In Southeastern Europe, in a small Russian-controlled Republic called Chechnya, there is a brutal genocide taking place. Members of the LGBTQ+ community are being systematically hunted, detained, tortured, and executed by Chechen authorities, civilians, and their own family members. Most people are completely unaware of this due to the fact that both the Chechen and Russian governments refuse to acknowledge any of the atrocities occurring within their borders. The story of the victims fleeing for their lives and the courageous activists helping them along the way was the topic of our quarterly Advocate’s Film Club, and earlier this year we discussed David France’s heart wrenching documentary, Welcome to Chechnya (2020).
The film centers around the Russian LGBT Network, a conglomerate of advocates across Russia and the surrounding Republics under its control who work to protect members of the LGBTQ community facing persecution. France and his team filmed the documentary undercover alongside these advocates, following them on their journey as they extract victims from Chechnya and move them through safe houses before they reach a country that will grant them asylum. The filmmakers use groundbreaking “Deepfake” technology to digitally alter the appearances of their subjects, thus allowing them to personally tell the stories of the horrible crimes they’ve been victims of. These accounts, combined with footage acquired by advocates showing brutal hate crimes, shed light on the dire situation occurring in Chechnya. Ramzan Kadyrov is the Vladimir Putin-appointed strongman who currently runs Chechnya, and he is an ardent homophobe. Kadyrov has stated on the record that there is no violence against homosexuals in Chechnya, because there are no homosexuals in Chechnya. He continues by saying that even if there were homosexuals in Chechnya, the shame would be so unbearable for their families that the family would “take care of them” to protect the family’s honor.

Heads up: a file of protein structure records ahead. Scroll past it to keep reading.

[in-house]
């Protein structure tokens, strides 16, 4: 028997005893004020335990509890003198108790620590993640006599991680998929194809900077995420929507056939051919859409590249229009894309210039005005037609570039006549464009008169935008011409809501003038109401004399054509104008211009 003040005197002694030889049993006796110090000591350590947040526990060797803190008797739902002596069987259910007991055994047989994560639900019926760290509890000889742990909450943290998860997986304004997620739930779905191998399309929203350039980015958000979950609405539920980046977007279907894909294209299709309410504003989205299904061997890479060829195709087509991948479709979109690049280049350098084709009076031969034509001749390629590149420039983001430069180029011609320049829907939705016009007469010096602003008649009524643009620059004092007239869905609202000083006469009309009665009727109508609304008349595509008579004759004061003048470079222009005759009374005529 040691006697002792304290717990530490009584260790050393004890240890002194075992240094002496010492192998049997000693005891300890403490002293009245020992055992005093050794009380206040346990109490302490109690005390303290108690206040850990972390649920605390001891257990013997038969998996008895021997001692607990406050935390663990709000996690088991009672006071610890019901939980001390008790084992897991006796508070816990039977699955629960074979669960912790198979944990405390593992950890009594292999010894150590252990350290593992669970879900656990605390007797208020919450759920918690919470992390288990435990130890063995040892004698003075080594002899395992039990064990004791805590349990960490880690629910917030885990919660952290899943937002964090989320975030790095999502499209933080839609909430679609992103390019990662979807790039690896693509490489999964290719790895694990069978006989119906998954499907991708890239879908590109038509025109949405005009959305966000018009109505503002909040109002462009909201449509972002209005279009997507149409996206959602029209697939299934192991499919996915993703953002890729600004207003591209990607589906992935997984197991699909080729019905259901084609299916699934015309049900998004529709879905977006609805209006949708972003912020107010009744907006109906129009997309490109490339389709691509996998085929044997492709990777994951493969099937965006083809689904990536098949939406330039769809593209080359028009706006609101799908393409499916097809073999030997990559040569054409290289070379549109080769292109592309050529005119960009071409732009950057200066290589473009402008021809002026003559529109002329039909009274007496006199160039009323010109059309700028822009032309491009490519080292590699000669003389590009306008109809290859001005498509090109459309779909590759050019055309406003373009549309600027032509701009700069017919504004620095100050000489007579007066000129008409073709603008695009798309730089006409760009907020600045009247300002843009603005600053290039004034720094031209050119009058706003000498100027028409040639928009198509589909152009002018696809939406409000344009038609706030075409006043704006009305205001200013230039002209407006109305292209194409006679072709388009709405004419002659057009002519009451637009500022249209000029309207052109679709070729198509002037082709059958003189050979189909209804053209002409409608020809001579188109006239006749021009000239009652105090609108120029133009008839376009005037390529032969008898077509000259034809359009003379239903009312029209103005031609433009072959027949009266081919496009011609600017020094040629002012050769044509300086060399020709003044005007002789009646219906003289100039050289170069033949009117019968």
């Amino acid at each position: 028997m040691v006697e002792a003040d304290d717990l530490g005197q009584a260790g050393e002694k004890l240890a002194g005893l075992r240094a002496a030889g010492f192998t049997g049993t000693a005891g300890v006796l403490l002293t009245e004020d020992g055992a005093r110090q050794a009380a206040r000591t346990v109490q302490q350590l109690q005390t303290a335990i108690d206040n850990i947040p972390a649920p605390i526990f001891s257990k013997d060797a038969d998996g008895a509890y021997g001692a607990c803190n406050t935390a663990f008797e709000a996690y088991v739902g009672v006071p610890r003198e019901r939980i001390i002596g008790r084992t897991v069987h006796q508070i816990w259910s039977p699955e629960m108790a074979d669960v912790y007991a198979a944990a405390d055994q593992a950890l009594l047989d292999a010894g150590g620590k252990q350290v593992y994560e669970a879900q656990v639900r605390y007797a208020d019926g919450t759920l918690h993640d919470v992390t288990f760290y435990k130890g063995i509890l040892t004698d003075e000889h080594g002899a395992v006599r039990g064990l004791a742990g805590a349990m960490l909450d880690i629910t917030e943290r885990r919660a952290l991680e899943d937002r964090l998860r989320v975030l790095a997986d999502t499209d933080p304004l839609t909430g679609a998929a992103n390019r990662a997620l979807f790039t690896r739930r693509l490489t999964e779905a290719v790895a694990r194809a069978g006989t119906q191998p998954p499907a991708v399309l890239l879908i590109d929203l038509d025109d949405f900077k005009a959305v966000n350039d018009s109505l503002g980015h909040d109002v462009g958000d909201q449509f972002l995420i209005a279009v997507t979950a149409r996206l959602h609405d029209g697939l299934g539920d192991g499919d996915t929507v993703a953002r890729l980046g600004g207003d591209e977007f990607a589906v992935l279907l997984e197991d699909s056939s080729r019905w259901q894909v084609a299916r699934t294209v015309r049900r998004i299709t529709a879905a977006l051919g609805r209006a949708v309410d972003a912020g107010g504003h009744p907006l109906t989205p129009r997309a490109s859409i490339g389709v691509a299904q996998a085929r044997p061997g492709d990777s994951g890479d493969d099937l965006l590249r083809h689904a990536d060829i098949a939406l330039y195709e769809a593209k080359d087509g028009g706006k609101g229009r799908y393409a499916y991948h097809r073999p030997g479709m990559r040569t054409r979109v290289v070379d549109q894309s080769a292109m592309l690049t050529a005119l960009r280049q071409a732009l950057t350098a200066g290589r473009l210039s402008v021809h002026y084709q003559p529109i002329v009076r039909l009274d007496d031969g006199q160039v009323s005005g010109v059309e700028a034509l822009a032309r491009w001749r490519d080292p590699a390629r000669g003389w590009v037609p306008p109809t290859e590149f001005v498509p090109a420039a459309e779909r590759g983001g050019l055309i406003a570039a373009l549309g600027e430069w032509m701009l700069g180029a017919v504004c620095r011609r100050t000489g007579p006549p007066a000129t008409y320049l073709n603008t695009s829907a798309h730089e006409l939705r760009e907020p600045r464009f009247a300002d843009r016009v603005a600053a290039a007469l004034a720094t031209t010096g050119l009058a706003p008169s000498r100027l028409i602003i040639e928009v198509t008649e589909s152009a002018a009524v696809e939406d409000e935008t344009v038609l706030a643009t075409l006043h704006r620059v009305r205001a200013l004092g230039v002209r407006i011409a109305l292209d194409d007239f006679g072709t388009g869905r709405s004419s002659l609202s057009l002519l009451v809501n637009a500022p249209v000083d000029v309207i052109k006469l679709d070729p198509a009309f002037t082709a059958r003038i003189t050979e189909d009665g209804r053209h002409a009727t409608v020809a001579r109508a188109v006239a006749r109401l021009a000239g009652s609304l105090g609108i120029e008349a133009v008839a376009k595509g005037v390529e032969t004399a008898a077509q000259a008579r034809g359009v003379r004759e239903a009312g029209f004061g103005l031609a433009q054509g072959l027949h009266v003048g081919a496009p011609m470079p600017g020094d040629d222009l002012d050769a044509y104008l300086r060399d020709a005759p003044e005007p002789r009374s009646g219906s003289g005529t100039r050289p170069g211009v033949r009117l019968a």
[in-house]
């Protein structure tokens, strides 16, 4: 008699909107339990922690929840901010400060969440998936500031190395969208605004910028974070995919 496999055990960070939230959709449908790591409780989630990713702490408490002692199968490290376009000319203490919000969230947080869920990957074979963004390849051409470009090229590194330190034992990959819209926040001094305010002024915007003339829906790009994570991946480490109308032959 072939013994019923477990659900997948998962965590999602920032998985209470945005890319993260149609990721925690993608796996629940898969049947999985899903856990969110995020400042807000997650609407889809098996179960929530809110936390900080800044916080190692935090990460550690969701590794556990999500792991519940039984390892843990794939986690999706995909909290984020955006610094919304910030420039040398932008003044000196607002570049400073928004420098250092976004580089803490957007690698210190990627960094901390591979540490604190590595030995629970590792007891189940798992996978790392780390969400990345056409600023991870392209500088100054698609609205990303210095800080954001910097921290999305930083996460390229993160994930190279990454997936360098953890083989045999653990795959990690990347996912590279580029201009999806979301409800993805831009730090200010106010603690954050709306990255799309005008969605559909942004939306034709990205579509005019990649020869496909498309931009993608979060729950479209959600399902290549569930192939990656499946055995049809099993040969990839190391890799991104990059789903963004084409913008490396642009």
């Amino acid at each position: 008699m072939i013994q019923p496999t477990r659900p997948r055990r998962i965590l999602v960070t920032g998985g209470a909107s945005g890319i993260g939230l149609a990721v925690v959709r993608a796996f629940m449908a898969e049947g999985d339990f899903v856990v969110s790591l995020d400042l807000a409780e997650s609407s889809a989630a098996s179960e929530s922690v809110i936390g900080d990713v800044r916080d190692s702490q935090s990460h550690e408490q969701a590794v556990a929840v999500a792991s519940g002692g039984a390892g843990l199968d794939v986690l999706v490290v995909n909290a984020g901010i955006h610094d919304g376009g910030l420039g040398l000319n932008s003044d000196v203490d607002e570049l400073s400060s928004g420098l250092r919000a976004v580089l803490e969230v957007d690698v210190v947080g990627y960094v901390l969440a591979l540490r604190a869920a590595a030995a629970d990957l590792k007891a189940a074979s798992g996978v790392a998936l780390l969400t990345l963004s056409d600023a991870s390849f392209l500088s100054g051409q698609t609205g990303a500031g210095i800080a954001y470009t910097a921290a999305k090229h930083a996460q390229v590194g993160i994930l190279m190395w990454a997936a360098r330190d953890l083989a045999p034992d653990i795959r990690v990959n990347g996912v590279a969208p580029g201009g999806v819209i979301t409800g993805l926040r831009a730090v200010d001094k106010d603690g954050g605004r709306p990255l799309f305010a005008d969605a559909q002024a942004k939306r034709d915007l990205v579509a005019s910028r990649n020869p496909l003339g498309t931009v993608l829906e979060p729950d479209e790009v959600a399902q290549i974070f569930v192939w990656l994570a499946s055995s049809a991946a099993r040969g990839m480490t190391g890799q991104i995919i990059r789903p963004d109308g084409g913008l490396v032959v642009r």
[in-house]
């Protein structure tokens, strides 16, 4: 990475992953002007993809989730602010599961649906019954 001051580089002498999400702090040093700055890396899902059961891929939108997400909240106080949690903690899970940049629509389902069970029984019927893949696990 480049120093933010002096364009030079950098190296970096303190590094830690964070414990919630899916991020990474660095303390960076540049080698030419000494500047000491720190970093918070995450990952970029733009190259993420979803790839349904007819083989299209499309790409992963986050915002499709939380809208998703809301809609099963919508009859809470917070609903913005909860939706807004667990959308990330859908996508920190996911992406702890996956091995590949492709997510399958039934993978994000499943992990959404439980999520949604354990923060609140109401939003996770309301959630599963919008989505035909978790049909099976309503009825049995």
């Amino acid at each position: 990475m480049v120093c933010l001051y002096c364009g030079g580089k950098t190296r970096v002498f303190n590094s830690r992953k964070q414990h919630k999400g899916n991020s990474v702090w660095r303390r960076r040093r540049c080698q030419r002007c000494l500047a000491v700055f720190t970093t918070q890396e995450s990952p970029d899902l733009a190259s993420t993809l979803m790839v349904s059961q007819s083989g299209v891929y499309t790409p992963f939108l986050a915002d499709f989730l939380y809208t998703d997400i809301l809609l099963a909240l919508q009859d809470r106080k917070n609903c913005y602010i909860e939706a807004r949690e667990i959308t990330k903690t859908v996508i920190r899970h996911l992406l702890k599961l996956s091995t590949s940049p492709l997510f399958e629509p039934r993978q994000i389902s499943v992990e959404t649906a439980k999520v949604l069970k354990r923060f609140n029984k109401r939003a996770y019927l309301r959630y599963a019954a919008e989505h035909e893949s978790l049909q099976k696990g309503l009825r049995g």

Kadryov’s approval of violence against the LGBTQ community ignited a wildfire of hate crimes across the country, and Welcome to Chechnya follows some of these victims over the course of their journey to freedom. One such victim, who the film makers referred to as “Anya,” was the daughter of a Chechen politician and identifies as lesbian. Anya’s uncle found out about her sexual orientation, and demanded that she have sex with him in exchange for his silence. The Russian LGBT Network was able to successfully extract her from Chechnya, and relocate her to a safe house in an undisclosed country. Unfortunately, Anya chose to leave protective custody after six months of hiding and her current whereabouts are unknown. Stories like Anya’s are far too common among the LGBTQ community in Chechnya, and due to the government’s refusal to acknowledge any of the hate crimes occurring within their borders we will never know the true extent of this violence. Without pressure from the outside world, women like Anya will continue to be under constant persecution, and it is only through the bravery of the Russian LGBT Network and David France and his team that this story could be brought to light.
Welcome To Chechnya is available for streaming on HBO Max, and due to the graphic nature of the subject matter viewer discretion is strongly advised.